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[NAIROBI] A project aiming to use special yoghurts that have ‘friendly bacteria’ to reduce amounts of toxins in food is one of 83 innovations announced last month (21 November) to receive 100,000 Canadian dollars (around US$93,500) from Grand Challenges Canada.

Other Africa-based innovations that are to receive grants include a project in Kenya seeking to develop an effective and rapid diagnostic tool to detect severe malnutrition in children and an initiative in Uganda developing a device that uses light to diagnose bladder infections.Researchers from Canada and Kenya, who developed the new yoghurts, say between 2006 and 2009, a study in Nairobi showed that only 17 per cent of maize sampled met quality standards for human consumption. Most of the samples had high levels of aflatoxin, which could cause liver cancer.

“Much as the project will aim to save lives, it sensitises people to the need for practical interventions. Ideally, poisoned maize should not be consumed, but with poverty and hunger, this is not always possible.”

Nicholas Nduti, Kenya’s Ministry of Agriculture


The toxins resulting from man-made activities and from the environment can cause serious and long-lasting diseases and deaths to millions of humans and wildlife in Africa.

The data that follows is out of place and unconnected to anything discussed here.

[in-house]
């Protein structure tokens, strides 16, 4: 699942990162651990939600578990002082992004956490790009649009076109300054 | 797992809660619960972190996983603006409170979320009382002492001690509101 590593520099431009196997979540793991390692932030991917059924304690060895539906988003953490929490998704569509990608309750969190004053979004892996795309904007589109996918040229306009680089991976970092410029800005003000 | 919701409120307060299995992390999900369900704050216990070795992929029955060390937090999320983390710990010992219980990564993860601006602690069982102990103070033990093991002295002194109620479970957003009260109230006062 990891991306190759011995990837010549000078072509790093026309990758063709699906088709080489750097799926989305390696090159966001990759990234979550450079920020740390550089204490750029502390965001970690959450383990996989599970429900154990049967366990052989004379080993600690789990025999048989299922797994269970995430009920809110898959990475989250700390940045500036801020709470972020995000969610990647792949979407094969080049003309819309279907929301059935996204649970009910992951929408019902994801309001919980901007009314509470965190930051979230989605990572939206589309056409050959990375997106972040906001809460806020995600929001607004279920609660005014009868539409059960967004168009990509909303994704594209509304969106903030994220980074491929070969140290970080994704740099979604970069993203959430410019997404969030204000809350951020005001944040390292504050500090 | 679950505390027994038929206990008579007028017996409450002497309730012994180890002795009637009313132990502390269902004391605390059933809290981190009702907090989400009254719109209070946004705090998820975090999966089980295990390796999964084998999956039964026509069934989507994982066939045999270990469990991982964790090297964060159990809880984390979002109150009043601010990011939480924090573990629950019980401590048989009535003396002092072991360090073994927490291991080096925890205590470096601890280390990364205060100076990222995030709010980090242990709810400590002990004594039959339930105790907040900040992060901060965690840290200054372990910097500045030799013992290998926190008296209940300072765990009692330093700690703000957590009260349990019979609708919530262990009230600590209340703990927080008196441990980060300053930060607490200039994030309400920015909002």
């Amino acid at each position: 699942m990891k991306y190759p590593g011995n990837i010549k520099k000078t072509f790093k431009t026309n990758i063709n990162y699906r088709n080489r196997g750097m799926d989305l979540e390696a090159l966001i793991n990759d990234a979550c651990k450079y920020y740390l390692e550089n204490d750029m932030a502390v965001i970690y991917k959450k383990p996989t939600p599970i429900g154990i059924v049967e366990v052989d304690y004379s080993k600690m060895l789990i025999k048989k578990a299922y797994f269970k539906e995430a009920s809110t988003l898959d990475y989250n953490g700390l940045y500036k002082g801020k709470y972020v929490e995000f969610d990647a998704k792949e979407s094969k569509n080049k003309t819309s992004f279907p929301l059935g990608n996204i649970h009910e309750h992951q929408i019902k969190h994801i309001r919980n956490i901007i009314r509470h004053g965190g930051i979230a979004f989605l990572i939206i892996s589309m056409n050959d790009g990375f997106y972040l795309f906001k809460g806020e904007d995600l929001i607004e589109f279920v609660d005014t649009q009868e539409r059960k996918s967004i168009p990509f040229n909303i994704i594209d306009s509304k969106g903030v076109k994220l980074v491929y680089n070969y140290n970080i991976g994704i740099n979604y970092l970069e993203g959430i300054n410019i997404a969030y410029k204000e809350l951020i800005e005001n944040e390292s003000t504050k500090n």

The new yoghurts contain ‘friendly bacteria’ called Lactobacilli that can seize certain toxins and heavy metals and degrade some pesticides in the stomach, according to the researchers.

“When these bacteria are added to locally-produced foods, they could reduce morbidity associated with these toxins,” says Gregor Reid, lead researcher from the University of Western Ontario in Canada.

When consumed the milk will bind the toxins in the gut and can reduce toxin absorption into the body or degrade them.

“This has the potential to reduce by about 25 to 40 per cent illnesses and deaths in children and adult farmers and consumers,” Reid notes.

Nicholas Nduti, a food scientist at Kenya’s Ministry of Agriculture and a PhD student who is working on the yoghurt project with Reid, says they will fieldtest the yoghurts in eastern Kenya, a region known to have problems with aflatoxin poisoning.

Farmers in the region lose up to 80 per cent of the crop to aflatoxin poisoning due to poor storage methods.  

“Much as the project will aim to save lives, it sensitises people to the need for practical interventions. Ideally, poisoned maize should not be consumed, but with poverty and hunger, this is not always possible,” Nduti says.


Lillian Nyaga, a Nairobi consumer, says that a yoghurt capable of binding the toxins in the gut and can reduce their absorption into the body is a good development.

“If it will have no side effects to consumers then it is a most welcome scientific development since in Kenya we can’t avoid spraying chemicals on our gardens and using medications on animals and some of the toxins could get into our systems,” she tell SciDev.Net.

But she is worried about the cost: “The problem with such innovations is that the cost is affordable at the initial stages of reaching the market but soon become beyond the reach of many.”

This article has been produced by SciDev.Net's Sub-Saharan Africa desk